THE GREAT OUTDOORS | To celebrate our great outdoors theme, we are talking to the first two winners of the Nan Shepherd Prize for nature writer. The Nan Shepherd Prize is the biennial prize for underrepresented voices in nature writing, inspired by the late Nan Shepherd, whose The Living Mountain is considered a classic of the genre. You can read part two with Marchelle Farrell here, and learn more on the prize at nanshepherdprize.com.
In part one, we speak to Nina Mingya Powles, whose Small Bodies of Water, explores notions of belonging and the meaning of home through the world around us.
Can you tell readers a bit more about Small Bodies of Water?
Small Bodies of Water is at its heart a collection of essays about belonging and the meaning of home. The book swerves between many different places: Wellington, where I was born, and Shanghai, London, and Sabah. I wanted the structure of the book to mirror some of the dislocation and ‘unbelonging’ I felt growing up, not knowing where exactly to call home. Within each essay I wanted to go deeply into that in-between space: between languages, between physical places, between past and present.
What, and who, inspires your writing?
I would say it’s other writers inspire me the most when I’m writing. In the making of this book in particular, I was inspired by essayists and nonfiction writers such as Rose Lu, Jessica J. Lee, Alexander Chee, Annie Dillard, and poets Franny Choi and Victoria Chang. When I’m stuck on a project, reading poetry usually helps get me unstuck – even if (or maybe especially if) I’m not writing poetry. It also excites me when writers bring all the various strange joys of their world into their work, beyond literary influences; I’m talking about films, art, crafts, music, food and the surrounding landscape. I go through phrases when I am often obsessing over a particular dish I’ve recently eaten, or a movie I’ve just watched. These things will often seep into my writing.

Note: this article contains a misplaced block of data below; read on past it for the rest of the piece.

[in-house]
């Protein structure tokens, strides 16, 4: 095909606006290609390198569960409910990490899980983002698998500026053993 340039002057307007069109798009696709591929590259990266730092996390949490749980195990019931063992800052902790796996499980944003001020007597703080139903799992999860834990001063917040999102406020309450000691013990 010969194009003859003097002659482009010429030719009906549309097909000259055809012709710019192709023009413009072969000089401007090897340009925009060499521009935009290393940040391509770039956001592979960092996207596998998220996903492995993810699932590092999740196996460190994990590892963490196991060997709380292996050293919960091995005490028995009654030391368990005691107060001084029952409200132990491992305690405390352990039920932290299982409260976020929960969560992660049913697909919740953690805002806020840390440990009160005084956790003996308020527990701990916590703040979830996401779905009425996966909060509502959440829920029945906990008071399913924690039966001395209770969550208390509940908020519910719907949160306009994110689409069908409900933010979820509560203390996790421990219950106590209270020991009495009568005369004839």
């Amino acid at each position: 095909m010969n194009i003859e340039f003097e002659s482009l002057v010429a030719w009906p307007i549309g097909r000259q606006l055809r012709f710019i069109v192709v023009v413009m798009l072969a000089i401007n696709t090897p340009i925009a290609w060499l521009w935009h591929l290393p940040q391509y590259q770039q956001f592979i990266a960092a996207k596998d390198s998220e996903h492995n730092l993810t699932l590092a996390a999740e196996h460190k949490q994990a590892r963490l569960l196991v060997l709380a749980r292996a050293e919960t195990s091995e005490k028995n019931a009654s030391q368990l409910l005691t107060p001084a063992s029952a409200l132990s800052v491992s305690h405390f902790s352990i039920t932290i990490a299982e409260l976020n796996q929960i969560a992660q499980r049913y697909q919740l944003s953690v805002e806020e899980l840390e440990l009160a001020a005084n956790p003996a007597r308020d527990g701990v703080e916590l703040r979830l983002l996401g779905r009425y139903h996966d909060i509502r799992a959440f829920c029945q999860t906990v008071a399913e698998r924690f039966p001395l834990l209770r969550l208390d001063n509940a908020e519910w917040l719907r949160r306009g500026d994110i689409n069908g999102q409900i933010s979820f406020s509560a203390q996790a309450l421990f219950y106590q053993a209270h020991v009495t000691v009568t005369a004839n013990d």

“Poetry has showed me that there are many different kinds of environmental writing.”
Photo credit: David Marshall
Small Bodies of Water reflects on a girlhood growing up between two cultures, and a variety of subjects and topics within; how did considering everything through the lens of nature writing and the natural world allow you to explore them?
I have often wondered whether I really am a nature writer! In some ways I don’t see myself as one; I don’t always see a place for myself in the canon of highly researched, scientific writing on the natural world. Many of these books seem to me to speak as an authority on certain subjects (and many authors are indeed experts in their fields). I don’t see myself as an authority on anything, and nor do I want to be.
Poetry has showed me that there are many different kinds of environmental writing, and there are many of us writing about all kinds of landscapes in all kinds of genres. I did not consciously set out to write about nature; it’s more that I am always constantly writing in response to the landscape around me, whether an urban city or a rural coastline, and the feeling of my body being present within it. I think that I’ve also been a person who is attentive to weather and the seasons, especially having grown up half in the southern hemisphere and half in the northern hemisphere. From a young age I think I was always noticing things relating to seasonal change, since in Wellington the seasons are not very distinct. I like cities best when they’re in-between seasons.